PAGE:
Rise of the Marketplaces: How to sell successfully on marketplaces

by | Sep 25, 2017

Selling on marketplaces has become a popular sales opportunity for retailers who want to move additional products, or brands who want to test the waters for new products. Even vendors and manufacturers looking for new sales opportunities at full retail prices are taking advantage of online marketplaces.

Regardless of your status — retailer, supplier, brand, manufacturer or reseller of other products — there are a few tactics you should follow and master before you jump right in and offer your items for sale. 

Choose your marketplace wisely. Pick the marketplaces that fit your products the best, and are likely to have people who are your primary customers. Etsy is a marketplace for artists hawking their own creations, so it’s not suitable for a clearance on overstocked beach towels. That’s what Overstock.com is for. Similarly, hand painted cell phone cases are more suited for Etsy, rather than selling on Amazon Marketplace. Do your research and experiment with a few marketplaces, but be willing to pull out of one to focus more on another.

Follow the rules. Each marketplace has its own set of rules concerning fulfillment, shipping, product availability, and so on, so make sure you’re in compliance with their rules. What works for one may get you kicked off another, so don’t adopt a one-size-fits-all approach.

Know the total cost. There are always subscription fees and merchant fees associated with each marketplace. It could be a subscription, it could be a per transaction cost. Take all of these costs into account before you start selling on a particular marketplace and adjust your pricing.

Pricing. Not only should you account for the total cost of selling on marketplaces, consider the pricing you set for your products. You want to be able to cover your marketplace fees and shipping costs (if you offer free shipping), but don’t set prices so high that you can’t compete with similar products from other sellers.

Assortment. You’re better off starting with your best sellers on your new marketplace since they’ll catch people’s attention. If nothing else, it’s a way to build some useful brand awareness; if you’re lucky, you’ll sell a lot of items in the process. This is also a chance to pre-launch new products. Test them out in an online marketplace before you officially launch them to see what kind of interest you generate from the public.

Accurate product info. The more accurate and thorough your product details, the better your chance of more products selling on marketplaces. Some product pages, like Amazon’s, are often pre-built. Just upload as much product data and as many photos as you can.

Inventory Management. A big part of customer service is inventory management. If you want to keep your customers happy, don’t make them wait for stockouts, or learn too late that you’re out of a product. Keep close watch on your inventory and make sure the items are removed before they run out in your warehouse. And reorder before you run completely out. While a marketplace may not be part of your marketing campaigns, you should treat it as if it’s another important sales channel. It could become a significant part of your online sales.

Durable packaging. You don’t want things to break en route to the customer’s, otherwise you’re looking at a refund or replacement. That’s an additional cost, plus you’ve got a potentially unhappy customer to deal with. Make sure your packaging can withstand normal shipping.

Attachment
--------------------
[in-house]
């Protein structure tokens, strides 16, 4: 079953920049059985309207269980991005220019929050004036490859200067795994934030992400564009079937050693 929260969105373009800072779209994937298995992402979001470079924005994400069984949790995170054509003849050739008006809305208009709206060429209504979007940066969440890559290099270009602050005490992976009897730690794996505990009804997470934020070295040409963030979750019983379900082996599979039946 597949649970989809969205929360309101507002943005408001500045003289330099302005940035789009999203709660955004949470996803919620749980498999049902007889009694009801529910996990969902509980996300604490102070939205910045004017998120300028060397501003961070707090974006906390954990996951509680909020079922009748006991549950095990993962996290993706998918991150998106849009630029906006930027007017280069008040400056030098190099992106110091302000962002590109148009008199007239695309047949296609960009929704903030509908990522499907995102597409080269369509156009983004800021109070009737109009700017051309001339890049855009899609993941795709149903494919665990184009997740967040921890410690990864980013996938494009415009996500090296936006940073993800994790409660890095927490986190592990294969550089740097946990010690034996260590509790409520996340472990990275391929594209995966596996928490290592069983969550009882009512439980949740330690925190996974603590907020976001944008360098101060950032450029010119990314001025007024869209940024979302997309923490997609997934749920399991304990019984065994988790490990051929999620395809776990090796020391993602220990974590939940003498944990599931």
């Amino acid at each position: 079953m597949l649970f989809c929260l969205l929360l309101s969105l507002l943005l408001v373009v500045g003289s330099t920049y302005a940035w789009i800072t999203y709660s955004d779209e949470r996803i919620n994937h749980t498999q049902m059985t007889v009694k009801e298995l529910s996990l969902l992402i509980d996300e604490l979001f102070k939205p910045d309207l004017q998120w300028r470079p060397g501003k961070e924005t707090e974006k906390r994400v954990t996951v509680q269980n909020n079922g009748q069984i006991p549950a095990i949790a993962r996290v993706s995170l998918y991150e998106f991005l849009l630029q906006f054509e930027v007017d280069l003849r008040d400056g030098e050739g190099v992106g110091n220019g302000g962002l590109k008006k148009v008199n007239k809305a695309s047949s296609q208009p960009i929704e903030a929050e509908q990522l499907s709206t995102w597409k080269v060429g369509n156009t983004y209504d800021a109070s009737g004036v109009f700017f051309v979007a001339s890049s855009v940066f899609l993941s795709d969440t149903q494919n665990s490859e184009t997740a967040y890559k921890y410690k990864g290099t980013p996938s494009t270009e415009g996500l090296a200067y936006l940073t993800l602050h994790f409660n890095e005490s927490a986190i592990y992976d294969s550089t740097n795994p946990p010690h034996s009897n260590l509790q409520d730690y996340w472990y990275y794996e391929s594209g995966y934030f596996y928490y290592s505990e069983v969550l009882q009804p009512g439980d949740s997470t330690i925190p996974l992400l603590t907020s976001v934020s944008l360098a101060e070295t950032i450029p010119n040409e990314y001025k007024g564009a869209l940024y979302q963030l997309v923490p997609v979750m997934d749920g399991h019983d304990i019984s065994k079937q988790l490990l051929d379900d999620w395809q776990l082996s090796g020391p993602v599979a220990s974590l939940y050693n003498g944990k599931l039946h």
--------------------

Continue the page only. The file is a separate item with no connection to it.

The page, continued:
Shipping speed. Amazon has strict requirements about their shipping times, especially if you’re one of their Prime shippers. Other marketplaces have those same requirements. You need to be able to deliver on their promises, so make sure you are able to have things picked, packed, and out the door in the time required.

Follow their return policy. Different marketplaces have different return and refund policies, so make sure you follow them closely. They may even vary between marketplaces, so pay close attention that you follow each of them to the letter. You may have your own return/refund policies as a retailer, but this isn’t your rodeo, it’s the marketplace’s. You have to follow what they allow, not necessarily what you’re used to doing.

Adjust your strategy. Use data from your sales, product reviews and other sources to help inform decisions to make your marketplace channels more successful. Improve what you need to, whether it’s visibility, shipment tracking, assortment, maybe even product descriptions. Follow updates that occur on marketplaces – there are often new programs and options made available as marketplaces try to make it easier for people to buy and businesses to sell.

Selling on marketplaces can be a relatively low cost opportunity to move products. Not only is the web framework already built, but you’re able to reach a whole new audience you might never have reached before.

To learn more about selling in online marketplaces such as Amazon Marketplace, Walmart Marketplace or others, please visit the SPS Commerce website for information about our different cloud-based products, like inventory management.

Connect to Amazon Marketplace or a marketplace you choose.

Connect to Amazon Marketplace or a marketplace you choose.

Marketplaces are great for both retailers and vendors to sell products directly to customers.

Trent Riter

Trent Riter

Product Manager- Fulfillment at SPS Commerce
Trent directs the ongoing development of strategic partner integrations to the SPS Commerce platform. His experience spans the retail supply chain, helping partners connect to the SPS Retail Network of retailers, distributers, 3PLs and manufacturers.
Trent Riter

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